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Two Controversial Incumbents Enjoy Job Security Amid Anti-Washington Wave

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Reps. Pete Stark, (l) and Joe Wilson, (r), are two incumbents considered shoo-ins in Tuesday's primaries. (AP)

Many lawmakers are in danger of losing their jobs this year in midterm elections as an anti-Washington fervor sweeps the country.

But at least two incumbents are considered shoo-ins in Tuesday's primaries in part because of the notoriety they've gained for their controversial antics.

Joe Wilson, the South Carolina congressman best known for shouting "You lie!" at the president, and Pete Stark, the combative California congressman who told a town hall constituent he wouldn't waste his urine on him, are expected to cruise to victory on Tuesday.

Wilson, a Republican who raised his national profile when he heckled President Obama during a health care speech to Congress, again faces a primary challenge in his 2nd District from a Barnwell businessman he's beaten before.

Neal Thigpen, a political scientist at Francis Marion University, called the primary a "tune-up" for Wilson.

"Not all opposition is bad," he said. "Light primary opposition can get your organization tuned up."

Wilson is paying some attention to campaign season, already airing ads using the mass of cash he raised after yelling at Obama in September. He's drawn donations from across the country and raised $3.7 million as of March 31, according to campaign finance reports.

Wilson, a 62-year-old real estate attorney who served in the South Carolina state Senate for 15 years before winning a special election to Congress in 2001, said his campaign is focused on the need to create jobs and replace the recently passed health care overhaul law with one he says would be more affordable.

Primary opponent Phil Black is not taking campaign contributions. Black, 65, says his goal is to get publicity for his ideas on creating jobs, improving children's lives and stopping illegal immigration.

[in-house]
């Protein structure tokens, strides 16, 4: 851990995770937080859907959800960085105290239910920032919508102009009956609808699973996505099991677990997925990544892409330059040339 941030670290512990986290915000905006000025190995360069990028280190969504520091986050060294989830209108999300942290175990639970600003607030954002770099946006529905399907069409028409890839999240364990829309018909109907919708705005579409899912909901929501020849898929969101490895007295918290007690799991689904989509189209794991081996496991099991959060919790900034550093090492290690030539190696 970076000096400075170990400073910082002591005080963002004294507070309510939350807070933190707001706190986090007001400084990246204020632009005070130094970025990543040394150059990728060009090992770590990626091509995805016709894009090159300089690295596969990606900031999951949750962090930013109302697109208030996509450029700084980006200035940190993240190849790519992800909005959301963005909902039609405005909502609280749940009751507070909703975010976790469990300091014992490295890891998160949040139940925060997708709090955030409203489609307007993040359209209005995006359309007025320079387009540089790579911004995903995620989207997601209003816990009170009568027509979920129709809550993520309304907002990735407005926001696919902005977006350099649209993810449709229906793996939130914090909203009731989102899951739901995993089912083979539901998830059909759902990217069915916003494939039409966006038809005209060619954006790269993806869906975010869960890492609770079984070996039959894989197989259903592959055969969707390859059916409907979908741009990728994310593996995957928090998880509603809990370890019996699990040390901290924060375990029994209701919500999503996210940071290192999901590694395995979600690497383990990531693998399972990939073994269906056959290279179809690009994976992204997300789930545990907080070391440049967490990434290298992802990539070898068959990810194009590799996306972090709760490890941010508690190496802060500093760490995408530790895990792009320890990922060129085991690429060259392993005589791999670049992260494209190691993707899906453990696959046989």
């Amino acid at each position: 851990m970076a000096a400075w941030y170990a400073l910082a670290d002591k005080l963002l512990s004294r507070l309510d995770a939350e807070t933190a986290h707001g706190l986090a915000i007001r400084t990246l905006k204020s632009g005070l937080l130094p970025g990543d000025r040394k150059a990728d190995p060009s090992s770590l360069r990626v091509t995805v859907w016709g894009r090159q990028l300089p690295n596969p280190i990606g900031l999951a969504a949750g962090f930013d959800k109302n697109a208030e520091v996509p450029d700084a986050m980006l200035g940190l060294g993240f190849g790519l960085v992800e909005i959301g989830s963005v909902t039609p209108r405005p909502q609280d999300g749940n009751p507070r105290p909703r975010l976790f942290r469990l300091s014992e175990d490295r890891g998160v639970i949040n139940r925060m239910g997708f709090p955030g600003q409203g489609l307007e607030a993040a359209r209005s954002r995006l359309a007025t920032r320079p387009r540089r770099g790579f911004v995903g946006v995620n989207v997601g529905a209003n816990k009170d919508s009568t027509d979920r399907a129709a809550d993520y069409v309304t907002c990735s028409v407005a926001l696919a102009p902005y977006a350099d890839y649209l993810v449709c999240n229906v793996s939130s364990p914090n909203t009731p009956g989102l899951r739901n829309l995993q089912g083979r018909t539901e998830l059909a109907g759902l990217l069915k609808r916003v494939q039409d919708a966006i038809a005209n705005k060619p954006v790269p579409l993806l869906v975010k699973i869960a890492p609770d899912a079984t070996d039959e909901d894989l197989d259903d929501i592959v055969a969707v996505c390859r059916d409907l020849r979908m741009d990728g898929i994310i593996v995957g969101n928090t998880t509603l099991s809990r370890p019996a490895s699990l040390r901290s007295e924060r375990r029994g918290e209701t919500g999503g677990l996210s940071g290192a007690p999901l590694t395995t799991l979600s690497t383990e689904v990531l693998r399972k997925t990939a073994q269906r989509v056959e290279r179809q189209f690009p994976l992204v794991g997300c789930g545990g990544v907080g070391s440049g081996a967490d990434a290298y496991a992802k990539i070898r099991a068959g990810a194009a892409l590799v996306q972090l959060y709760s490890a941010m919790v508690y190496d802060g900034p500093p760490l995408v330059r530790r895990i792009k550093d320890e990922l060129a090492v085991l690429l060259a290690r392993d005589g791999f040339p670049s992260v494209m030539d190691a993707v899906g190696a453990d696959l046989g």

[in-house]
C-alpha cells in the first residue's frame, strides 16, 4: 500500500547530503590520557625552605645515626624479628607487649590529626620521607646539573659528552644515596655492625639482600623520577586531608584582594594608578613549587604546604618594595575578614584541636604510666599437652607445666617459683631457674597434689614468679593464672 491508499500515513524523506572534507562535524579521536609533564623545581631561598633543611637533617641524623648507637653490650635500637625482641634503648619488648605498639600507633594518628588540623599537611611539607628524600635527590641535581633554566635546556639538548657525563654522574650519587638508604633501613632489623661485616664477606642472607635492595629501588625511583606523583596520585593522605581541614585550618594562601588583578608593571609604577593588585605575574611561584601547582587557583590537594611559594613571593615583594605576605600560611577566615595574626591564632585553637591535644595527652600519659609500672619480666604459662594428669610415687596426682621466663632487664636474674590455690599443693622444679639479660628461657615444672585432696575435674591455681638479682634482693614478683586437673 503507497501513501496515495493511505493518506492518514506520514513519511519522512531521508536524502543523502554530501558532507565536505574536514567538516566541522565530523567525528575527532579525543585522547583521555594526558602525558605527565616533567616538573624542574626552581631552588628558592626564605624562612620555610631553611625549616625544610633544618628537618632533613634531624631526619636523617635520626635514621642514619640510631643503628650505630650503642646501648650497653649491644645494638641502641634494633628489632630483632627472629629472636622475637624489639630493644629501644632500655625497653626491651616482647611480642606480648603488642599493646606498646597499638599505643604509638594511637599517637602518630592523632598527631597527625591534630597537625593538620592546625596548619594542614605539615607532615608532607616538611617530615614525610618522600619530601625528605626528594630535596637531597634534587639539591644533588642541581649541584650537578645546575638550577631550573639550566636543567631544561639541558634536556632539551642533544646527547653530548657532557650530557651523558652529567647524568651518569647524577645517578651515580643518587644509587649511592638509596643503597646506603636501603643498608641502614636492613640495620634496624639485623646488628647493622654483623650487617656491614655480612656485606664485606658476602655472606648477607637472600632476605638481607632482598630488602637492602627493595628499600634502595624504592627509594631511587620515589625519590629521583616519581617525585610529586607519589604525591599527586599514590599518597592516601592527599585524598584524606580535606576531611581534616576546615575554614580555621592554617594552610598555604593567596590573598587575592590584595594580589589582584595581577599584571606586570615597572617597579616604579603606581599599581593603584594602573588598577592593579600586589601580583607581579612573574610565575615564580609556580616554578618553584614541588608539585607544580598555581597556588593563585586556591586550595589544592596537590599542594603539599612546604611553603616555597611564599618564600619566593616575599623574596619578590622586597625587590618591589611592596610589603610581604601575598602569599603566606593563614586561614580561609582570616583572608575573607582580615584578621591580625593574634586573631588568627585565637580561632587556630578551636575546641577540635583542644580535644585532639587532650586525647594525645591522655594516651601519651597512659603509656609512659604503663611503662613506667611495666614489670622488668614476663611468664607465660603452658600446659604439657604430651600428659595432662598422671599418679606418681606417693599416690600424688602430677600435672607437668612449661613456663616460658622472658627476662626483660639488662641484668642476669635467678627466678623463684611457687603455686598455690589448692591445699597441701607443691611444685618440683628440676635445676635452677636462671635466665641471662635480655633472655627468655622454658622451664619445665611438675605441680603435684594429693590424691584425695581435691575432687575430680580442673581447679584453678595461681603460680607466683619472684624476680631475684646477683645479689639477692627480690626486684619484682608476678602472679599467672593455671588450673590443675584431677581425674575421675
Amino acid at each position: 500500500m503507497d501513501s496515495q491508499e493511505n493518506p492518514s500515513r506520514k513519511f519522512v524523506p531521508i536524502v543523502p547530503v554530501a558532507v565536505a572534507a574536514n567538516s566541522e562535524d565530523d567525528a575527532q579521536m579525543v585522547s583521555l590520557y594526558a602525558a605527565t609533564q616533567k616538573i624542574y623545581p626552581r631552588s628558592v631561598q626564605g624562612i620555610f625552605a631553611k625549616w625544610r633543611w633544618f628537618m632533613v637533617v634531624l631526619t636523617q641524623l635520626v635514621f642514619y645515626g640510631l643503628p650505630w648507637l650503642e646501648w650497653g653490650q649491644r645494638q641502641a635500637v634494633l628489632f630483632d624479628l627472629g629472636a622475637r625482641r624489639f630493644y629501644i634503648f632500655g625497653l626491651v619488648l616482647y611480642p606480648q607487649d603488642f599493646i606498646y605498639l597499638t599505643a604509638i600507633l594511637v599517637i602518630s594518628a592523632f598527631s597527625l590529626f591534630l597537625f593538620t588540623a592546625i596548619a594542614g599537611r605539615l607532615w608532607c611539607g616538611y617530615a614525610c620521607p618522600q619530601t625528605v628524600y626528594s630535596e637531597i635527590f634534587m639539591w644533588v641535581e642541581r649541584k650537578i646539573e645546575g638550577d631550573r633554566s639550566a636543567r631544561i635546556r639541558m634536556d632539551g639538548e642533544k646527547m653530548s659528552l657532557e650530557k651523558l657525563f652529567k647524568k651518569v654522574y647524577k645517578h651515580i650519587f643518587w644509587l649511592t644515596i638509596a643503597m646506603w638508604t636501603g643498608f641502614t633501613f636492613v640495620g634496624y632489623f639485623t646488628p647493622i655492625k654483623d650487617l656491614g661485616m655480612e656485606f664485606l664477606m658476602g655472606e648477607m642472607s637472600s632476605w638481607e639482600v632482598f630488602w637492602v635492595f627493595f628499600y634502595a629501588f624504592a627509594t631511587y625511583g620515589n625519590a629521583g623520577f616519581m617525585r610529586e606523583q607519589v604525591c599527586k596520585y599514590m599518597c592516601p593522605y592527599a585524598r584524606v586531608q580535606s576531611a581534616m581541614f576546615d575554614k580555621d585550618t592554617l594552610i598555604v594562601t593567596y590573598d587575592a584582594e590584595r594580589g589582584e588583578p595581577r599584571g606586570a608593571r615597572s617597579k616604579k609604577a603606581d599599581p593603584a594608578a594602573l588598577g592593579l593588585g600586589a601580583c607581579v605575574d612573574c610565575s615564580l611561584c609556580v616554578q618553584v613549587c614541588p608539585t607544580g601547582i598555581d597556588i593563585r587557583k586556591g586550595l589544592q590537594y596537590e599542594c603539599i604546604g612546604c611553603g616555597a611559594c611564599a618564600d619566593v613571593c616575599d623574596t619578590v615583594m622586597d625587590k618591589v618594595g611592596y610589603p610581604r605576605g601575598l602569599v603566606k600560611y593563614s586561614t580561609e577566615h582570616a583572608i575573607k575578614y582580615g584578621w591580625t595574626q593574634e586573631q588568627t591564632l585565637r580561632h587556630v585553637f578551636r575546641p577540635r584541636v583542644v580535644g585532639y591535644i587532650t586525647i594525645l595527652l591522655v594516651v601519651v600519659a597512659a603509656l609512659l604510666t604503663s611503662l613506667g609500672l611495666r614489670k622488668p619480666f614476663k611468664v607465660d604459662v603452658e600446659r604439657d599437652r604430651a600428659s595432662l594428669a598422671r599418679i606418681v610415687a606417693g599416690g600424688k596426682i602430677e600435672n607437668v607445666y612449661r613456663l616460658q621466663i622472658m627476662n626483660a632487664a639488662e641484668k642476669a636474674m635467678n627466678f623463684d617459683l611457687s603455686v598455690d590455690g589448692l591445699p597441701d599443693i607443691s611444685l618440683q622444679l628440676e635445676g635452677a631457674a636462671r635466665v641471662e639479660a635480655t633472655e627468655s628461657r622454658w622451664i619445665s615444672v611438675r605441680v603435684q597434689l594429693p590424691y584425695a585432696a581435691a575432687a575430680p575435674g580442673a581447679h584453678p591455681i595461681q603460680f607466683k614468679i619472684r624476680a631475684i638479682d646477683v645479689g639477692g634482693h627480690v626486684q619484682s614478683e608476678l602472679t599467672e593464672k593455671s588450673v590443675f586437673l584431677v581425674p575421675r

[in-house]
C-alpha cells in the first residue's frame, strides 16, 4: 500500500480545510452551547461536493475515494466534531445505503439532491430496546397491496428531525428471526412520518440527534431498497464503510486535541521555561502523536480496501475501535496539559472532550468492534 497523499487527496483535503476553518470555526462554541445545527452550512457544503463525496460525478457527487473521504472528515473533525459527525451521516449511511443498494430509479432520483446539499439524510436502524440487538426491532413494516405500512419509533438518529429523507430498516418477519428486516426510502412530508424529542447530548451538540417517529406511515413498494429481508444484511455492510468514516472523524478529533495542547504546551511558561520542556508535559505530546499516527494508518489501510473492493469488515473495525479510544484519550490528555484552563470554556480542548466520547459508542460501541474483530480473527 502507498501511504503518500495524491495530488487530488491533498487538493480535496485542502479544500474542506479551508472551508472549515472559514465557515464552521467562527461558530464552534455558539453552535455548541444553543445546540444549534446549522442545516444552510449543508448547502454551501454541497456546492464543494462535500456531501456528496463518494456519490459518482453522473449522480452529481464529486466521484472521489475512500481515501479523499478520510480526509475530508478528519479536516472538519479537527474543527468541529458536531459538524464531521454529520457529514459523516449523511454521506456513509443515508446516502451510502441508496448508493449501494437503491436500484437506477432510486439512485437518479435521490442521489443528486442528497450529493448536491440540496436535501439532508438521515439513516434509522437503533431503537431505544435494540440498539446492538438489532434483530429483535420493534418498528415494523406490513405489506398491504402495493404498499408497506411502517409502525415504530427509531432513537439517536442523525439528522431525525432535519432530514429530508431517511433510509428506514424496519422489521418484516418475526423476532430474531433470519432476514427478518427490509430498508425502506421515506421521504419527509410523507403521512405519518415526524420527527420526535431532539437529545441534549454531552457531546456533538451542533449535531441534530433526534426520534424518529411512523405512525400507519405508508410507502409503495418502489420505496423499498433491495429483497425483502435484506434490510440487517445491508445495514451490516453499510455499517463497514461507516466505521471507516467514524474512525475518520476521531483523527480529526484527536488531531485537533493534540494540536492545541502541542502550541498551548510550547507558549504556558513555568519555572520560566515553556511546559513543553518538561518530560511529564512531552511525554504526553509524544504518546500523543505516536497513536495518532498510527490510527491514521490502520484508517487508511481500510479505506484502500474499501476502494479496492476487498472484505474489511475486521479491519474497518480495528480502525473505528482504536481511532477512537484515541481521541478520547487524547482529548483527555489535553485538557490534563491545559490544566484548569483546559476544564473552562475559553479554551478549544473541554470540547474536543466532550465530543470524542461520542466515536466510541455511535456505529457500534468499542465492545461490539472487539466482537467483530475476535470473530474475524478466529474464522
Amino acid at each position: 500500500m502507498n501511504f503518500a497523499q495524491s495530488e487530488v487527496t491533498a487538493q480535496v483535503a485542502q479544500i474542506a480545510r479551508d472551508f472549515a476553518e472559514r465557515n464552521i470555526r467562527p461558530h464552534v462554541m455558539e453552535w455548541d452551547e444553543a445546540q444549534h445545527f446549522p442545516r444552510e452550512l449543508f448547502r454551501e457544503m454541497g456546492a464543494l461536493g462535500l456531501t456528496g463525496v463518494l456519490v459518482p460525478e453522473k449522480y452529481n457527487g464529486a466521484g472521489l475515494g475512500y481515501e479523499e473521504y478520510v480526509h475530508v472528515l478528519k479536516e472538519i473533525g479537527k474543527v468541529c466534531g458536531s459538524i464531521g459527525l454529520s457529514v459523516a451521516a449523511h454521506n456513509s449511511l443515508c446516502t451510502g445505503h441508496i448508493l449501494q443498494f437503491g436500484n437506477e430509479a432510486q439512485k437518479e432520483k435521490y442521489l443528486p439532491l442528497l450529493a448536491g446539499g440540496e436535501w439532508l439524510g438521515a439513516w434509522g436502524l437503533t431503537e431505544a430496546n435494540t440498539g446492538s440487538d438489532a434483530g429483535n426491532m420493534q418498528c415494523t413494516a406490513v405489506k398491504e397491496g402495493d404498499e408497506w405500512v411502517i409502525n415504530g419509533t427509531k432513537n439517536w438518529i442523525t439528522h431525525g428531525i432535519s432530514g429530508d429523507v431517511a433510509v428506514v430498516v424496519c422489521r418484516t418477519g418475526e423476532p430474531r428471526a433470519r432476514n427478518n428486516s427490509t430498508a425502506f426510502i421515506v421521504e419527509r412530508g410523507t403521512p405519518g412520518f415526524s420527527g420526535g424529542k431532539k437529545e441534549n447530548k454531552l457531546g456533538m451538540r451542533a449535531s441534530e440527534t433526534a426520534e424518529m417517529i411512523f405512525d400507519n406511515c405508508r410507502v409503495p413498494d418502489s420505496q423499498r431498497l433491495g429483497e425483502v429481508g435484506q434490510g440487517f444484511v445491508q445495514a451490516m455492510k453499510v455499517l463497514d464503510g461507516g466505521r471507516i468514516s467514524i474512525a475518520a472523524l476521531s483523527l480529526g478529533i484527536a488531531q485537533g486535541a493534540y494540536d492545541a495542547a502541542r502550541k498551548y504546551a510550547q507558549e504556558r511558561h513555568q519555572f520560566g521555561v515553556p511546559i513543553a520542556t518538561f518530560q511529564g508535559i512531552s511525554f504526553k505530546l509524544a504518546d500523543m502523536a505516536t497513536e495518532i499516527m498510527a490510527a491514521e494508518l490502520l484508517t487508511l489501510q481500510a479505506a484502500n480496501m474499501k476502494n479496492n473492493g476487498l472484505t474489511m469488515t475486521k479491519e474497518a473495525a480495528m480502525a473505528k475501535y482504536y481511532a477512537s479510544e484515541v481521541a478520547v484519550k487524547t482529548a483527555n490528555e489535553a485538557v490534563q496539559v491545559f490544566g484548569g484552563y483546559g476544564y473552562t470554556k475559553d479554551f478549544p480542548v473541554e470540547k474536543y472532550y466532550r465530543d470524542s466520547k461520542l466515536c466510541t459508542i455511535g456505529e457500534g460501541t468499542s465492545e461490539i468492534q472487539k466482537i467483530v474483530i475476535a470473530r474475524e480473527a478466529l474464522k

The winner will face Democrat Rob Miller, a former Marine captain who saw his campaign coffers fill after Wilson's outburst. Miller, who has no opposition, raised $2.3 million by the end of March. Wilson beat both him and Black in 2008.

In California, Stark, a liberal Democrat, is expected to crush his lightly regarded opponent, political newcomer Justin Jelincic, who describes himself as a conservative Democrat.

Stark earned his primary challenge after he slammed a constituent who voiced his opposition to Obama's health care plan last summer at a town hall meeting.

"Mr. Congressman, don't pee on my leg and tell me it's raining," the constituent told Stark, referring to what he called the smoke and mirrors of the president's plan.

"I wouldn't dignify you be peeing on your leg," Stark fired back. "It wouldn't be worth wasting the urine."

Primary challenger Justin Jellincic,a 51-year-old finance manager, said Stark's comments at the town hall inspired him to run.

"I could suffer with Pete no longer," he said on his campaign website. "I wanted an option in the primary to allow us to fire Pete and select a representative who would listen to our concerns."

In the GOP primary, businessman and author Forest Baker is competing against program manager Luis Garcia.

In March, Stark seized control of the powerful House Ways and Means Committee for one day after Rep. Charlie Rangel, D-N.Y., stepped aside due to an ethics probe. But Stark was quickly pushed aside in favor of Rep. Sander Levin, D-Mich., after many Democrats privately complained that Stark was too volatile to lead such an important committee.

Stark is known for making inflammatory comments.

In 2007, Stark accused President Bush of sending troops to Iraq "to get their heads blown off for the president's amusement."

He also once called former Colorado Republican Rep. Scott McInnis a "fruitcake."

The Associated Press contributed to this report.